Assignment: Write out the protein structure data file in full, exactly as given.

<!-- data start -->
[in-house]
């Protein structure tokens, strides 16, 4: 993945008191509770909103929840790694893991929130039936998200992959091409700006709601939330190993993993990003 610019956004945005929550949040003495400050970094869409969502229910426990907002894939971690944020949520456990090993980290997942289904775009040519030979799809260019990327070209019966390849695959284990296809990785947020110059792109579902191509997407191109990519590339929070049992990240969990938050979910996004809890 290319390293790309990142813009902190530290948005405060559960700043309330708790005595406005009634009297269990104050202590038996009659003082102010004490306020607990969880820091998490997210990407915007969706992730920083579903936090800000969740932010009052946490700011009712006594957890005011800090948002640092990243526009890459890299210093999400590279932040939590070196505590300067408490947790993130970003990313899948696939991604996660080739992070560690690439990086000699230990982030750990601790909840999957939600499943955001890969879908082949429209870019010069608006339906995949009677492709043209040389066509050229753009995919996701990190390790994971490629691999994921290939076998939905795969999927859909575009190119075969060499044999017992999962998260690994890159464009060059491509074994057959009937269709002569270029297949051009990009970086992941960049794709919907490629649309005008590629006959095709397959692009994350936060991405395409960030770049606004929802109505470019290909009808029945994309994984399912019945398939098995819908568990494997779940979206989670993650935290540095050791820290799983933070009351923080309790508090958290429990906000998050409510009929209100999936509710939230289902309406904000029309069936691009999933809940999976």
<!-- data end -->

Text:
[in-house]
């Protein structure tokens, strides 16, 4: 993945008191509770909103929840790694893991929130039936998200992959091409700006709601939330190993993993990003 610019956004945005929550949040003495400050970094869409969502229910426990907002894939971690944020949520456990090993980290997942289904775009040519030979799809260019990327070209019966390849695959284990296809990785947020110059792109579902191509997407191109990519590339929070049992990240969990938050979910996004809890 290319390293790309990142813009902190530290948005405060559960700043309330708790005595406005009634009297269990104050202590038996009659003082102010004490306020607990969880820091998490997210990407915007969706992730920083579903936090800000969740932010009052946490700011009712006594957890005011800090948002640092990243526009890459890299210093999400590279932040939590070196505590300067408490947790993130970003990313899948696939991604996660080739992070560690690439990086000699230990982030750990601790909840999957939600499943955001890969879908082949429209870019010069608006339906995949009677492709043209040389066509050229753009995919996701990190390790994971490629691999994921290939076998939905795969999927859909575009190119075969060499044999017992999962998260690994890159464009060059491509074994057959009937269709002569270029297949051009990009970086992941960049794709919907490629649309005008590629006959095709397959692009994350936060991405395409960030770049606004929802109505470019290909009808029945994309994984399912019945398939098995819908568990494997779940979206989670993650935290540095050791820290799983933070009351923080309790508090958290429990906000998050409510009929209100999936509710939230289902309406904000029309069936691009999933809940999976």